Once you understand where your money is going, it's time to make a budget. Write down all of your necessary expenses, like your mortgage or rent, student loans, utility bills, gas, and groceries. Then, calculate exactly how much money you make each month. If you’re a freelancer, or your income isn’t always consistent, just work with what you know your relative average is.

Now you can deduct your total necessary expenses from your average monthly income. The amount leftover is how much money you can put towards your debt every month. You can make room in your budget for things like eating out, entertainment, gifts and other non-essential purchases, but remember that this just extends the length of time that you'll be in debt.

Is it time for you to learn more about finances in general? Check out our financial glossary.

Negotiate For a Lower Rate

A lot of people don't realize that you can negotiate with your lender. Whether it’s a credit card company or a bank, give them a ring and ask them to lower your interest rate. If you have a history of timely payments and have been a customer for a long time, they'll be more likely to do this for you.

While whether or not your lender says yes to your request, it never hurts to ask.

Pay More Than the Minimum

In general, the minimum payment on any credit card bill is going to be about 2% of the balance from the previous month. If you only pay the minimum, though, most of the money you're paying is actually going to the interest and not the principal. This means that you aren't actually paying down your debt when you make minimum monthly payments. Unless you begin paying off the principal on your loans, you are guaranteed to stay in debt.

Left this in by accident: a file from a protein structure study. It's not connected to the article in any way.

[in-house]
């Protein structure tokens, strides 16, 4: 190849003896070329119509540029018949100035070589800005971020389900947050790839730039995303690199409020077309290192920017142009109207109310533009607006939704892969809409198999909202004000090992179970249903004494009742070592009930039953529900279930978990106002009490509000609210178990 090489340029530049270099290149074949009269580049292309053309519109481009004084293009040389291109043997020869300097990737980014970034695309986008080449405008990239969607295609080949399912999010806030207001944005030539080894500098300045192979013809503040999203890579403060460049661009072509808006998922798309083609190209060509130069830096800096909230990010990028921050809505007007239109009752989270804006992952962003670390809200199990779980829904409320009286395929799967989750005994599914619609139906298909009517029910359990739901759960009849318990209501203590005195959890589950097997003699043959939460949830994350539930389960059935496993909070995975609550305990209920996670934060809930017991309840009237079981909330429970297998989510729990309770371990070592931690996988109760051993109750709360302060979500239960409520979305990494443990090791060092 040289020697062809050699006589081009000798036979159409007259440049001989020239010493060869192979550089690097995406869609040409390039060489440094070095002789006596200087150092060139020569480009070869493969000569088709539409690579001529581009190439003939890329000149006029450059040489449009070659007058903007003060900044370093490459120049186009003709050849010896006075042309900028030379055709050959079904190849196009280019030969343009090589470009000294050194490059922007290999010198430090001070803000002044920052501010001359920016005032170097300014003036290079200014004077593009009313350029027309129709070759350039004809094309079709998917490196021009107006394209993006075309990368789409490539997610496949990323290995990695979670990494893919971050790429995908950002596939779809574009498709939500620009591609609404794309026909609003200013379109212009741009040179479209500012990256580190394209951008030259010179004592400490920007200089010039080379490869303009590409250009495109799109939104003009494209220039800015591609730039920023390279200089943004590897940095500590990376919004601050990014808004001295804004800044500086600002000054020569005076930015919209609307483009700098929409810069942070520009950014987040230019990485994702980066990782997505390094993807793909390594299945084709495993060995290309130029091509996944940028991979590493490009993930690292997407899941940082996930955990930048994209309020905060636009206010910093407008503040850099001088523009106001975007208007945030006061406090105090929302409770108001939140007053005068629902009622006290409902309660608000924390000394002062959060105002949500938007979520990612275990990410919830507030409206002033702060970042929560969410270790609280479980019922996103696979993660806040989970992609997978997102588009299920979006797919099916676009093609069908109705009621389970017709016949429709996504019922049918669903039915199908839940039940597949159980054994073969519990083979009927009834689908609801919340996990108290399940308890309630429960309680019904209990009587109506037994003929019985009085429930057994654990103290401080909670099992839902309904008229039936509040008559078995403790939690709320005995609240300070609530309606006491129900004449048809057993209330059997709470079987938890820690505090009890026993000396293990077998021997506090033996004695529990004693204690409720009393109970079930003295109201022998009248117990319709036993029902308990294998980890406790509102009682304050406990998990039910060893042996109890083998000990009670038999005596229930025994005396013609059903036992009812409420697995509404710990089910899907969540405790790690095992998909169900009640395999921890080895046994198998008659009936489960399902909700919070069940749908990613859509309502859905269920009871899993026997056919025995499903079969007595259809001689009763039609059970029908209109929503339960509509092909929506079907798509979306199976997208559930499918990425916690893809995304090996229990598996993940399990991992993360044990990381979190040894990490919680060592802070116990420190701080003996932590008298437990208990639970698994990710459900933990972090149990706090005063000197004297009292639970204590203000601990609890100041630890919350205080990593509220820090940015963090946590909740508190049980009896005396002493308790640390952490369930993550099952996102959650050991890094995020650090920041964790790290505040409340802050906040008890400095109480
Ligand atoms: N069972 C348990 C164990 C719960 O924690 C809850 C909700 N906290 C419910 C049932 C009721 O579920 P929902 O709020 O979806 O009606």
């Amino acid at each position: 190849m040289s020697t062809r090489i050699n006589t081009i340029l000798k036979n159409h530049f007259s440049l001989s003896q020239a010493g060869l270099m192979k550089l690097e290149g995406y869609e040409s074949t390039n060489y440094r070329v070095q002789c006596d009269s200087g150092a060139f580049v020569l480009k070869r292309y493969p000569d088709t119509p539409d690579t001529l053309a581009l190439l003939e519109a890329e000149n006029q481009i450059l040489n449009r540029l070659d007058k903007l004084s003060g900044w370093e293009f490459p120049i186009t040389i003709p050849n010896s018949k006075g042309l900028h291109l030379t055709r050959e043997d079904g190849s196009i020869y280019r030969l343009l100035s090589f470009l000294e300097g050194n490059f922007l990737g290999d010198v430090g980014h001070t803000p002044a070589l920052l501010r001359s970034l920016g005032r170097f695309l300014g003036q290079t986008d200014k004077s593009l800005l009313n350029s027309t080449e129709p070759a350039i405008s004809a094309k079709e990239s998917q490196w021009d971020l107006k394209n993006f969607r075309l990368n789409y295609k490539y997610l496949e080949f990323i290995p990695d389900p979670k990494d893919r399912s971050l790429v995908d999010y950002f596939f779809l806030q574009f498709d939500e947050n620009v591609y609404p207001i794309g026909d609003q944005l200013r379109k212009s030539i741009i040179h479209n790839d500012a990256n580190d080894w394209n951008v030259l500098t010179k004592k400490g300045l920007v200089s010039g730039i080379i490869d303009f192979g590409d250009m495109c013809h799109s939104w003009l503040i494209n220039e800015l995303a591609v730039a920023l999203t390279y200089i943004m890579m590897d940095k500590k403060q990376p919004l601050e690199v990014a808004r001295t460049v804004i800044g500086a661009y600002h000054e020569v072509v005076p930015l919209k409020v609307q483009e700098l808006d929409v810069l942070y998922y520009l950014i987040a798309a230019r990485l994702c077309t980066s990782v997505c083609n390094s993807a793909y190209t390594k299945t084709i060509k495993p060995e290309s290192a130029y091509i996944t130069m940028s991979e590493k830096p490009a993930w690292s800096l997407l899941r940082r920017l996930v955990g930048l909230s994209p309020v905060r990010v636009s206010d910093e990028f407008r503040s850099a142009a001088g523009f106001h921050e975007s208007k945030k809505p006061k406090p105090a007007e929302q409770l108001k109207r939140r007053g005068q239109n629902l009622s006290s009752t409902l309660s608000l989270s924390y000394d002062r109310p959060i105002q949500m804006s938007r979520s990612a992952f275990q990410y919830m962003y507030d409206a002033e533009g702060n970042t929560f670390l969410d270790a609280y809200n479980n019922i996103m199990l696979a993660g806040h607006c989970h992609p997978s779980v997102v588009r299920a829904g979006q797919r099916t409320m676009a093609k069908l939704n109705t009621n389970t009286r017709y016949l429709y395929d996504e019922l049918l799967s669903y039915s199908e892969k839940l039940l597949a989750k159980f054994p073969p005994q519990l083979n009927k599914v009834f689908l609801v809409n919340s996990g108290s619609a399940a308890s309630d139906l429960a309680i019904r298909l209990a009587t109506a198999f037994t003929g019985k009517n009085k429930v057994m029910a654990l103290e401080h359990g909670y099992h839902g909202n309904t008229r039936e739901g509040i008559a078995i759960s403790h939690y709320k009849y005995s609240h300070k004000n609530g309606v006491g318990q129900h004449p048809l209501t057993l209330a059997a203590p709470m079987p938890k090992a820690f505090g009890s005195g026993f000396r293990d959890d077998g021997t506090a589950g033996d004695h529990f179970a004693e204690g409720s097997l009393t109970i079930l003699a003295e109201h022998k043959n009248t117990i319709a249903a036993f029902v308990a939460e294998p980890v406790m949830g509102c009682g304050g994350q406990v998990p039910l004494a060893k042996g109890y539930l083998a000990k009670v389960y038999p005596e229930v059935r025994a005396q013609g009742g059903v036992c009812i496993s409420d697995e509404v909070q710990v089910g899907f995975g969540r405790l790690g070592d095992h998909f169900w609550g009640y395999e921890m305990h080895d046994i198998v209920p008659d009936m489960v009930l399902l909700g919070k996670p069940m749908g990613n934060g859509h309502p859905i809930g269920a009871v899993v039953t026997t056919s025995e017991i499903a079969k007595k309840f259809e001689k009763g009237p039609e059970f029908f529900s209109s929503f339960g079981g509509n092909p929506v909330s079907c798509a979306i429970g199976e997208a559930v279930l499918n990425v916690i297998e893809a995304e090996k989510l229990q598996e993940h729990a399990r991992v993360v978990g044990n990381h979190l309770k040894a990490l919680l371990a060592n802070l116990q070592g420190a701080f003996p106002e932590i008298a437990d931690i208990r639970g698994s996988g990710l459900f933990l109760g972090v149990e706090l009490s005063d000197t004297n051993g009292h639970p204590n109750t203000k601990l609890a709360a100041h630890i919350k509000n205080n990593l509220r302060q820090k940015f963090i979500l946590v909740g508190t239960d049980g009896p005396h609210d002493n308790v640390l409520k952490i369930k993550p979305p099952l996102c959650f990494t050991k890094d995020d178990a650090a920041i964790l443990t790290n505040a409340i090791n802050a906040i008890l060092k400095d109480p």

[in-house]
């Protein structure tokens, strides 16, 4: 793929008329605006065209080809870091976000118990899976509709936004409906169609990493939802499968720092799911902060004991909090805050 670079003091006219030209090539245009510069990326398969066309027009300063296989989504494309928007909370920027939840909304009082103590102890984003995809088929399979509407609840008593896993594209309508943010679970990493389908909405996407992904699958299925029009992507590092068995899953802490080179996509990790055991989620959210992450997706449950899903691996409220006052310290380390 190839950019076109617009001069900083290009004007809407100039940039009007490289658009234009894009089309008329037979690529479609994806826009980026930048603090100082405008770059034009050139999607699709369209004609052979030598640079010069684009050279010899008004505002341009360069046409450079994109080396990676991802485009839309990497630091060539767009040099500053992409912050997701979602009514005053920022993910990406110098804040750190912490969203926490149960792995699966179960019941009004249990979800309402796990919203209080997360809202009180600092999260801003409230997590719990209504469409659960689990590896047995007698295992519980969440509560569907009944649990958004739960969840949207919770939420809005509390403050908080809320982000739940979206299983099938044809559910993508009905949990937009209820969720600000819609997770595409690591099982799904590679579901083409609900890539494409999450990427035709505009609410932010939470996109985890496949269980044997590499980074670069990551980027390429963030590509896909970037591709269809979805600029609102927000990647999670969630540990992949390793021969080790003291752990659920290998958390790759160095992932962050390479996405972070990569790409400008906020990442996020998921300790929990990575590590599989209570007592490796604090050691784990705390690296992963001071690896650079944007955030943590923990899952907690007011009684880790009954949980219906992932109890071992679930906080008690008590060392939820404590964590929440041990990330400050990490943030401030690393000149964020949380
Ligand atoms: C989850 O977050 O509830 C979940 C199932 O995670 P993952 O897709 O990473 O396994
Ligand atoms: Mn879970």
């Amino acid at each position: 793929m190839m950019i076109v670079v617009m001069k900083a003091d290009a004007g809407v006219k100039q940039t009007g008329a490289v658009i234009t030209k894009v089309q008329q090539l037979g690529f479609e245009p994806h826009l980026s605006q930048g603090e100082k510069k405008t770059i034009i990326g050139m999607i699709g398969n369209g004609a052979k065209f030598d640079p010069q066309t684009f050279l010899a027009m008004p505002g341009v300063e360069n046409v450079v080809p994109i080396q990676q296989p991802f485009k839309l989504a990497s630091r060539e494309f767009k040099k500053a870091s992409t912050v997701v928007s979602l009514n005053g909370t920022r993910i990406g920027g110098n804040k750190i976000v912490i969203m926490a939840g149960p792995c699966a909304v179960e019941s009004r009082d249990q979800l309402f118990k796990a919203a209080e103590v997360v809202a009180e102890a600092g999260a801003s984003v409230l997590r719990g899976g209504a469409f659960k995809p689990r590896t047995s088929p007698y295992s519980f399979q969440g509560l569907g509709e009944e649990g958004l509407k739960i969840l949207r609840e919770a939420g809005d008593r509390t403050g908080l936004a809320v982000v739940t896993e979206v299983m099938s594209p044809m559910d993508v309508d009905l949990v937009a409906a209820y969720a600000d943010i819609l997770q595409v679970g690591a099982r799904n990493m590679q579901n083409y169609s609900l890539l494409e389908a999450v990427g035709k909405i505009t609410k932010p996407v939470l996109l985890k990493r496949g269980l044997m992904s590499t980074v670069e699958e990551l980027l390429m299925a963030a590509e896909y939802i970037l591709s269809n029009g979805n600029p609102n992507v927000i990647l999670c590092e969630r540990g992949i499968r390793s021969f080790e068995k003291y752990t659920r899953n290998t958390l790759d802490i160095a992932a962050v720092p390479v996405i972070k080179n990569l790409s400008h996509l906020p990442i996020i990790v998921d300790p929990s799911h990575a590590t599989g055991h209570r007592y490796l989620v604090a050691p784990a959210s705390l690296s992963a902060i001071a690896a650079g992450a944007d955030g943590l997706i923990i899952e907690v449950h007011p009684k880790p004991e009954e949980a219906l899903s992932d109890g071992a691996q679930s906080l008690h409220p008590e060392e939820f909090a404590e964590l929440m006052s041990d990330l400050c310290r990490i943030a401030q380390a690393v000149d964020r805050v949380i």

Every month, you can apply as much as you can beyond the minimum payments to your card. Set yourself a realistic goal for how much you'll pay each month and be consistent.

Find a Side Hustle

Sometimes, our monthly expenses just don't leave much money left over from our income. If this is the case and you're motivated to get out of credit card debt, consider finding a side hustle that works for you. You can then put the income you make from your side hustle towards your debt and pay down your principal much faster.

Are you wondering what kind of business you could start? Check out our guide to small businesses that have grown online during COVID.

Use the Avalanche Method

The avalanche method is a method for getting out of credit card debt that has you pay your minimum monthly payments on all of your cards. Then, any extra money you have left over, pay that towards the card with the highest interest rate.

When you take care of the card with the highest interest rate first, it helps you minimize how much interest you're paying in total. Once you fully pay off that first card (congratulations!), you can get to work on the card with the next highest interest rate, until you are finally out of debt completely. Many people find the Avalanche method gets them out of debt faster than any other system.

Use the Snowball Method

If the avalanche method is a bit overwhelming to you, the snowball method is a great way to pay off your debts while experiencing the satisfaction of checking credit cards off your list.

The way this works is that you repay your debts in the order of smallest to largest. With this method, there is no attention paid to the interest rates.